The solar thermal vs pv discussion is complicated I would think. Our DHW tank does have bosses to allow ST be added in the future; the UFH is run directly from the heat pump.

    What part of the world are you in?
    • CommentAuthorWeegaz
    • CommentTimeFeb 23rd 2015
    Thanks for your comments Jamster,

    We are in Northern Ireland.

    In terms of the ICF, I am really keen on the idea and am currently awaiting some prices on this method. SIP is attractive as its a modular system that is quick to erect, but gives excellent air tightness, which is what we are aiming for.

    What was your build up on your ICF? We have been looking at the Amvic system which is 65 + 150 + 65mm giving a U Value of 0.24 as a start point. I would be more interested in the 345mm overall to acheive 0.15 U value.

    Did you go for triple glazing at all?

    The external finish will be renedered with stonework cladding on certain areas.

    A supplier showed us a system where the window is mounted on the concrete skin with insulation fixed on the internal and external reveal to give an airtight seal.

    I really want to get the house priced up first to our specification and then price the heating system based on remaining budget.

    We are set on MCHR system and wood burning stove as must have's. UFH would be nice with renewable source would be ideal, budget permitting.
    • CommentAuthorJamster
    • CommentTimeFeb 23rd 2015 edited
    Posted By: WeegazWhat was your build up on your ICF? We have been looking at the Amvic system which is 65 + 150 + 65mm giving a U Value of 0.24 as a start point. I would be more interested in the 345mm overall to acheive 0.15 U value.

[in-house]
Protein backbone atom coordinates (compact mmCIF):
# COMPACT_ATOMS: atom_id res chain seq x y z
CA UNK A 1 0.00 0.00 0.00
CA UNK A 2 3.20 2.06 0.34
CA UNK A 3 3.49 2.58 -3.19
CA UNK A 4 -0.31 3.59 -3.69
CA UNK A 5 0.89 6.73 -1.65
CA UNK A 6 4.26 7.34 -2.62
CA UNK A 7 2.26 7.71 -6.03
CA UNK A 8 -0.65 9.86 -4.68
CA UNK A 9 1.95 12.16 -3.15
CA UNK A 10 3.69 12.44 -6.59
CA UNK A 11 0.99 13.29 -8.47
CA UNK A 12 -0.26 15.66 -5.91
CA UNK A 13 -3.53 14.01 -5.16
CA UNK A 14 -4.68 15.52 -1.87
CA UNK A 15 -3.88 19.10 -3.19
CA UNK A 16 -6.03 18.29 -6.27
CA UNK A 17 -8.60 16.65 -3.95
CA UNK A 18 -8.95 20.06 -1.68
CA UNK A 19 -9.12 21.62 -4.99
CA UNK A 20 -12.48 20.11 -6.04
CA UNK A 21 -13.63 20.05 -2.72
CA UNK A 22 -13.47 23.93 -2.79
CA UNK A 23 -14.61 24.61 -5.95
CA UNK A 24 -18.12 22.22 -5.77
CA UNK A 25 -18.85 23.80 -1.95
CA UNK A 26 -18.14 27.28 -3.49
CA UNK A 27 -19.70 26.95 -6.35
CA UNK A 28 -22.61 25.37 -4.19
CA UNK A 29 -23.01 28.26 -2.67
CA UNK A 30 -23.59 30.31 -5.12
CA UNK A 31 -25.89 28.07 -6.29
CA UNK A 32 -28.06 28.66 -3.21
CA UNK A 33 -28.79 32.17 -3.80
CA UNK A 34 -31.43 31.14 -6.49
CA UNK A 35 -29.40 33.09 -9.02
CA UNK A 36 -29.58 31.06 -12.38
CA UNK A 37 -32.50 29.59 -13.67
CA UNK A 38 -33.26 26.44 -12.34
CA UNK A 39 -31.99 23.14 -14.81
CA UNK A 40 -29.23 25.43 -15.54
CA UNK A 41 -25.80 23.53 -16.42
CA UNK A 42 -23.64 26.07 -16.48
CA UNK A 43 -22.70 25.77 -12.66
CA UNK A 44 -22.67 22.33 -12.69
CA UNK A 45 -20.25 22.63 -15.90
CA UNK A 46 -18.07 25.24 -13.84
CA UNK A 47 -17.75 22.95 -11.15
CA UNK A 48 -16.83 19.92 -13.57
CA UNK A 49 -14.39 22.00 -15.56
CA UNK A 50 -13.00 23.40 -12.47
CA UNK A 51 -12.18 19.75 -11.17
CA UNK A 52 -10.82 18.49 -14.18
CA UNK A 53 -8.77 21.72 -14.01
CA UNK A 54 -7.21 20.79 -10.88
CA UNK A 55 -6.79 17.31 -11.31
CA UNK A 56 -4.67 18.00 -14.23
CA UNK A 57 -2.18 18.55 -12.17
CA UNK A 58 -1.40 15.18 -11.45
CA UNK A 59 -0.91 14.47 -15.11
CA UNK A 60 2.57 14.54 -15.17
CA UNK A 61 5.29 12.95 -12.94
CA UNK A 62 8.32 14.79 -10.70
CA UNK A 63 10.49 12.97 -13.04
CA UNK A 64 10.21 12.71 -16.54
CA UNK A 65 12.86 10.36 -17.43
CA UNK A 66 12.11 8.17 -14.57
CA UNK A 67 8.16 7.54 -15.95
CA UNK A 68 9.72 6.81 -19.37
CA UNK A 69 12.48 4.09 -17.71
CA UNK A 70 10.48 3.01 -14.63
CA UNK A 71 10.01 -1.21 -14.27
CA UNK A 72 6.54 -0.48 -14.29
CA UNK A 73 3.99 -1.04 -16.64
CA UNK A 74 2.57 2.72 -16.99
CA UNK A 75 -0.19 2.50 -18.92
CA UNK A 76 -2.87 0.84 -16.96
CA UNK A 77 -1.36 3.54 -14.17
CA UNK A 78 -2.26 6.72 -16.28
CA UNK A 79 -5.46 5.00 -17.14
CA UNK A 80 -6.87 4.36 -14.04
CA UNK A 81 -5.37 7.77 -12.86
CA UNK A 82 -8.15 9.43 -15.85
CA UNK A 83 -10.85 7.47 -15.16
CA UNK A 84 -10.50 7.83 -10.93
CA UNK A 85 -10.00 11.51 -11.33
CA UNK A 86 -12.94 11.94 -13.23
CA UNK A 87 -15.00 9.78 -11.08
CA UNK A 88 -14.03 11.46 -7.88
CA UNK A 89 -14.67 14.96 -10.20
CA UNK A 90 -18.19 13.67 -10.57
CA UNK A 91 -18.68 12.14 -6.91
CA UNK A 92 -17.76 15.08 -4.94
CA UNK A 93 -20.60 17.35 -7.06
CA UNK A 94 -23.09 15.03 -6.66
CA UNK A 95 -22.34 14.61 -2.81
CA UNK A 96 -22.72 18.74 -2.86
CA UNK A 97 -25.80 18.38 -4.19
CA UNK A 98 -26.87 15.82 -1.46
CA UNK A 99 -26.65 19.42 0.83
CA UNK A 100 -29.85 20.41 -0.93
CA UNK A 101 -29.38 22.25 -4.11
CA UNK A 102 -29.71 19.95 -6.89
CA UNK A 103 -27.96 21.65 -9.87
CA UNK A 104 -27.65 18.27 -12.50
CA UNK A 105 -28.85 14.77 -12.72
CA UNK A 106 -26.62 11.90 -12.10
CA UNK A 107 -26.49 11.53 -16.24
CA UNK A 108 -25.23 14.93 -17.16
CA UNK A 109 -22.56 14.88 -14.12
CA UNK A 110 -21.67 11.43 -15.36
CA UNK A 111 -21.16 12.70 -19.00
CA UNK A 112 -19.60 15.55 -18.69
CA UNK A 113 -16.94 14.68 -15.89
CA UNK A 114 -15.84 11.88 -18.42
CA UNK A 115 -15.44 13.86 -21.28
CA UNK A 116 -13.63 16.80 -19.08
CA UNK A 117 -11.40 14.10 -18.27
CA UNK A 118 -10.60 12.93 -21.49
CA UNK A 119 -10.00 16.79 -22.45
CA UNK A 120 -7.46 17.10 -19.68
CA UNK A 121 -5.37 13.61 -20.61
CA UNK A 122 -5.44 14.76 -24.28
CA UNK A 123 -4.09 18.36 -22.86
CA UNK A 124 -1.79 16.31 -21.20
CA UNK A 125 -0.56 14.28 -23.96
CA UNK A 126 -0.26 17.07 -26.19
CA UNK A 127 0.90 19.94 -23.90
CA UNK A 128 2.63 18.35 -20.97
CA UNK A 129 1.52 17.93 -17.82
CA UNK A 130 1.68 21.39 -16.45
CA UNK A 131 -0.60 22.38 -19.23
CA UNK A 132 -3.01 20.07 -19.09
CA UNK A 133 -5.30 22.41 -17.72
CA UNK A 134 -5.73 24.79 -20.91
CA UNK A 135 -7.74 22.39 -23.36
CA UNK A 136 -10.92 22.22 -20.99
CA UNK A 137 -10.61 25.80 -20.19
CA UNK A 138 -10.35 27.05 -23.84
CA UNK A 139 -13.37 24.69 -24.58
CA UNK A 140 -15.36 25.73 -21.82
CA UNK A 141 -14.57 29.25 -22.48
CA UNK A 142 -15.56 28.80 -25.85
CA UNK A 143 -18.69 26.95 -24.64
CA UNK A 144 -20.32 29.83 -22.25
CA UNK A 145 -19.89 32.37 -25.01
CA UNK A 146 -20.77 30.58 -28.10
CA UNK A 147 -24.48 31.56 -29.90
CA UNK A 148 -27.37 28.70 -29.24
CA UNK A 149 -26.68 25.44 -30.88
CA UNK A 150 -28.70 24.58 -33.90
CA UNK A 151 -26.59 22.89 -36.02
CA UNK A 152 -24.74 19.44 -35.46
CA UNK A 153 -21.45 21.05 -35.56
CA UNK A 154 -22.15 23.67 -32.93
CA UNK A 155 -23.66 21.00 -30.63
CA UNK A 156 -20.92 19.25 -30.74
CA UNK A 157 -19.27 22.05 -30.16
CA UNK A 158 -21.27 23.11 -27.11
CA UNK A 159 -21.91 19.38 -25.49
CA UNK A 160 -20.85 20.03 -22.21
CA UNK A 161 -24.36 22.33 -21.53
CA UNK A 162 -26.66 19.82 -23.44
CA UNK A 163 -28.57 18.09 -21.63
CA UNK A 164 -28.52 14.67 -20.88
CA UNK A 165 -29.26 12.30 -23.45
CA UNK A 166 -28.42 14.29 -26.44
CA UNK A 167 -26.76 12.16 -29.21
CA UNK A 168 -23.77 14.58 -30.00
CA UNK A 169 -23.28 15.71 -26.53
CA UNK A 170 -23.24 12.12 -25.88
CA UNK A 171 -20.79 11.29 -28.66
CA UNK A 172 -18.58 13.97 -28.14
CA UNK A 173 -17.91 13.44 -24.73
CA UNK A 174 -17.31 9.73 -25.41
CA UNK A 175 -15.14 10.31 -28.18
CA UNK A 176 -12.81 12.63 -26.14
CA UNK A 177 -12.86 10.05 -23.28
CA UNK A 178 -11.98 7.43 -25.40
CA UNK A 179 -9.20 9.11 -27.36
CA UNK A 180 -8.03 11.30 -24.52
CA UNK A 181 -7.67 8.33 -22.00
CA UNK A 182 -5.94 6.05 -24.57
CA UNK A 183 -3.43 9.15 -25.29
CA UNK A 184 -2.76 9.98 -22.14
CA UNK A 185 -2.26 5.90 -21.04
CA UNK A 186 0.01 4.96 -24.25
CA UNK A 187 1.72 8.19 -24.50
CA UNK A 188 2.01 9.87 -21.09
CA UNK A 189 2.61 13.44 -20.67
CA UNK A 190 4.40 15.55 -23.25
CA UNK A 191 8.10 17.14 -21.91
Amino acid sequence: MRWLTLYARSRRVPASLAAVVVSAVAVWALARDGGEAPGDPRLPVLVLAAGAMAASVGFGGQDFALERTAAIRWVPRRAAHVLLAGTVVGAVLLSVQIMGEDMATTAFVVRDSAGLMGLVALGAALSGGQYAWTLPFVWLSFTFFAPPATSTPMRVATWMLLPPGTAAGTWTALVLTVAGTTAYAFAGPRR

Rhidipor did ours as we are in the NE - 100mm / 150mm / 50mm was out build up which gave 0.21; we could have had 200mm as an external element which would have been down to 0.14 but we had to draw the line somewhere and we were never confident enough that we could do away with the need for heating entirely...

    Did you go for triple glazing at all?

    We had planning conditions requiring timber sliding sash windows so this was never a go-er. I think they have a u-value of 1.4.

    We have a stone skin on ours - we used twistfix ties to link the stone to the ICF. Either push them through the ICf before its poured, or drill them in afterwards. Drilling is a bit of a ball ache.

    Re windows - get your sizes sorted early on and make sure the openings are made to fit - makes the air-tightness game much easier. We fitted insulated cavity closers into the ICF - Stone cavity.

    MVHR & stoves - get a stove with an external air feed. Also, we've noticed that the stove gets the room very warm quite quickly but that the heat doesn't travel through even an open doorway into the hall and I don't see the MVHR moving that heat very well either. Your living room or similar may be set up as 'fresh' air only and not have an extract. So they look great but my personal experience is that I'm not sure how much they would heat the whole house if that was our only heat source...